Volume 37, Number C1, February 2002ECORAD 2001: The Radioecology - Ecotoxicology of Continental and Estuatine Environments
|Page(s)||C1-1033 - C1-1038|
|Published online||25 March 2010|
Long-term external and internal irradiation of inhabitants in an area highly contaminated by the Chernobyl accident
Department of Radiation Physics, Lund University, Malmö University Hospital, 20502 Malmö, Sweden
2 Institute of Radiation Hygiene, Mira St. 8, St. Petersburg, Russia
3 Department of Radiation Physics, Göteborg University, Sahlgren University Hospital, 41345 Göteborg, Sweden
From 1990 to 1998, estimations of the effective dose from external and internal irradiation due to 137Cs and 134Cs were carried out for inhabitants in rural villages in the Bryansk region, Russia, highly contaminated due to the Chernobyl accident in 1986. Yearly expeditions were conducted in autumn. The external effective dose was estimated from measurements with thermoluminescent (TL)- dosemeters worn by the participants during one month each year. The internal effective dose was estimated from measurements of the urinary concentration of caesium radionuclides, together with measurements of the body content using a portable detector. The mean effective dose from external and internal irradiation varied between 1.2 and 2.5 mSv per year between 1990 and 1998. The total mean effective dose decreased, on average, 7% per year, while the mean external dose decreased by 15% per year. The dose rate from internal irradiation decreased more slowly than the dose rate from external irradiation, showing large variations from year to year depending to a great extent on dietary habits. The contribution from the external dose to the total dose was between 50-70%, depending on the village. The cumulated effective dose for the 70-year period after the accident was calculated to be 100 mSv with the assumption that both internal and external dose will decrease by 2% per year.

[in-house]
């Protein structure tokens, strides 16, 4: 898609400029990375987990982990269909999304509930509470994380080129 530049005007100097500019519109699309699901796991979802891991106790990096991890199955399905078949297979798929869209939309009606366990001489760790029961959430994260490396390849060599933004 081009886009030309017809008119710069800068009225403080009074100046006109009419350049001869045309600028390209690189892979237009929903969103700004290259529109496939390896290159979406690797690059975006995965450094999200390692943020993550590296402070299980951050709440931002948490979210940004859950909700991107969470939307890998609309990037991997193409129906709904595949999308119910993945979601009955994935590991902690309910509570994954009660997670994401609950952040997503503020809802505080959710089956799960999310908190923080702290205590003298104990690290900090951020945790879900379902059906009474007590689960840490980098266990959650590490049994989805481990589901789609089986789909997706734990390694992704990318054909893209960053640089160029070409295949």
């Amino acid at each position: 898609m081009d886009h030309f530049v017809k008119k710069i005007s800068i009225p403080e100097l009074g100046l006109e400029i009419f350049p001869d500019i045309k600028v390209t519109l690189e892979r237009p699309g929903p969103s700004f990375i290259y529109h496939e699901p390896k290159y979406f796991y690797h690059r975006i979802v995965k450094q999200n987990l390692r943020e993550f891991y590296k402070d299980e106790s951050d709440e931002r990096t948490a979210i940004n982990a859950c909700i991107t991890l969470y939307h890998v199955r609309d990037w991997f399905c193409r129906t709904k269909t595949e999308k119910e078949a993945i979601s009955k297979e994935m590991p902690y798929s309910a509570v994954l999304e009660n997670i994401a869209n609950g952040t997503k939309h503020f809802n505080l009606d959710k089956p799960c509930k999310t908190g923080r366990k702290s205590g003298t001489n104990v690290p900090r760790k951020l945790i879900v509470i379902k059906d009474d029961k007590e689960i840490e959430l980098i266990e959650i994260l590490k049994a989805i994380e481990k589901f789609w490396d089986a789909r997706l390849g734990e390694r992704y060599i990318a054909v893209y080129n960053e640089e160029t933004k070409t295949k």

© EDP Sciences, 2002
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